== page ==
Q. Tell us a little about your writing process.

TB: I’m always revising, first of all. I like to write in the morning after I’ve had a bit of coffee and read for about an hour. I read only nonfiction in the morning. I’ll write for a couple of hours when things are going good, and then maybe in the afternoon I’ll spend a little time looking over what I’ve done. Sometimes a new detail or new story branch will occur and I might go deeper then. Things are just fresher in the morning. I also listen to music as I write; in fact, old songs give me ideas of what to write because I so closely associate those songs with specific times and memories.

Q: What advice do you have about writing and/or submitting someone or yourself for publication?

TB: First, don’t think that you don’t have stories to tell. Don’t be afraid that you’ll embarrass someone or yourself by telling a story. You can always change names. And, if you feel like the story you want to write will be painful, go ahead and write it because it’s probably the story you need to tell. And as you revise it, ask yourself if there’s more to this story, if you’ve truly reached the source of your pain. Then keep going.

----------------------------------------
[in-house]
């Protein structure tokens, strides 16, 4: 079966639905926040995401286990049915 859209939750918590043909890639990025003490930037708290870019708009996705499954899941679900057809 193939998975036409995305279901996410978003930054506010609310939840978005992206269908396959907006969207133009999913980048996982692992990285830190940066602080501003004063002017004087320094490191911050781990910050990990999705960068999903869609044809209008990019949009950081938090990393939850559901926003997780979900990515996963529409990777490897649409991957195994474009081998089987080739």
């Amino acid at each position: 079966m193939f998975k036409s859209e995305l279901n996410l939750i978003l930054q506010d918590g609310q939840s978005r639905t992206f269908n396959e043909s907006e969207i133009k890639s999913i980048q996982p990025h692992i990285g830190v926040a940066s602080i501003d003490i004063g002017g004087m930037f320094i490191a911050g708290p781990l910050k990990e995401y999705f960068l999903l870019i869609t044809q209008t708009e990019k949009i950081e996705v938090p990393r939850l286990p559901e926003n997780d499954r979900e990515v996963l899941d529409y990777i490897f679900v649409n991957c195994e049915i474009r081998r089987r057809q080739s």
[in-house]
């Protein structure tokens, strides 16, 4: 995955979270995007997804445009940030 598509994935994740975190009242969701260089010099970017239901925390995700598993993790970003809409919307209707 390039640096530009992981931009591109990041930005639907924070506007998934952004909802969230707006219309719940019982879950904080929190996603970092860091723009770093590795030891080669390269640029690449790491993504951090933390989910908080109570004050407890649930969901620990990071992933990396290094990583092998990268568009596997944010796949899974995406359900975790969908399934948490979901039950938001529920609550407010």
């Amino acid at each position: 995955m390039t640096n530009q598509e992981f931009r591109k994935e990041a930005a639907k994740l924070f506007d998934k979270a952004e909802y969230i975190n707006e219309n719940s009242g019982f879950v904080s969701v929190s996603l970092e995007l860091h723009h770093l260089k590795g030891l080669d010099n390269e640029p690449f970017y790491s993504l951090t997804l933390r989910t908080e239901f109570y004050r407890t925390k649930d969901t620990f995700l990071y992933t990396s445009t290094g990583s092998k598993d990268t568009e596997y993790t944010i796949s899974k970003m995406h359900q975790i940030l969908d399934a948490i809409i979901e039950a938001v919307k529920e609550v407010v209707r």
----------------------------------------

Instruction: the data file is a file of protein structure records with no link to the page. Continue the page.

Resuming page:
Submit everywhere, but do look carefully at what editors want. Believe them when they say they like personal essays, or experimental prose. Submit simultaneously unless they expressly say “No simultaneous submissions.”

Q. What’s your approach to teaching Creative Nonfiction?

TB: The one thing I try to get students to do in a CNF class is to listen to their own and each other’s words—to hear the rhythms of their prose. That’s a tough task because some people have natural advantages. But if you really listen, you can hear phrasings and repetitions, and how to balance your words against other words and with the images you’re seeing.

Q: How has teaching Creative Nonfiction impacted your own writing?

TB: Teaching CNF has kept me alive and, believe it or not, saved my career. Watching students reading their own work, listening to each other, working so hard to tell their stories and get their sentences and words just right inspires me to do the same. I’m a much better writer when I’m surrounded by ten other writers working so hard at their craft. And truly, my own acceptance rate for publication spikes dramatically when I’m teaching CNF.

Q: What writers have been influential for you?

TB: I already mentioned Joan Didion, but others are Mary Karr, Jack Hitt, Patti Smith, John Jeremiah Sullivan, and Harrison Scott Key.

Q. Who are you reading now?

TB: I’m reading Barry Hannah’s fiction collection Airships at night, and Carly Simon’s memoir, Boys in the Trees, each morning.

Q: Any upcoming projects you can tell us about?

TB: I hope there will be another collection, but no set plans yet. I have essays appearing soon in the Dead Mule School of Southern Literature, South Writ Large, and Blue Lyra Review.

Q: Anything else you’d like to say to current students or Creative Writing alumni?

TB: I appreciate the chance I’ve had to teach and write with so many of you. As much as I hope you’ll read my stories, please know that it’s your stories that have kept me sharp and motivated to write.

Thank you, Dr. Barr!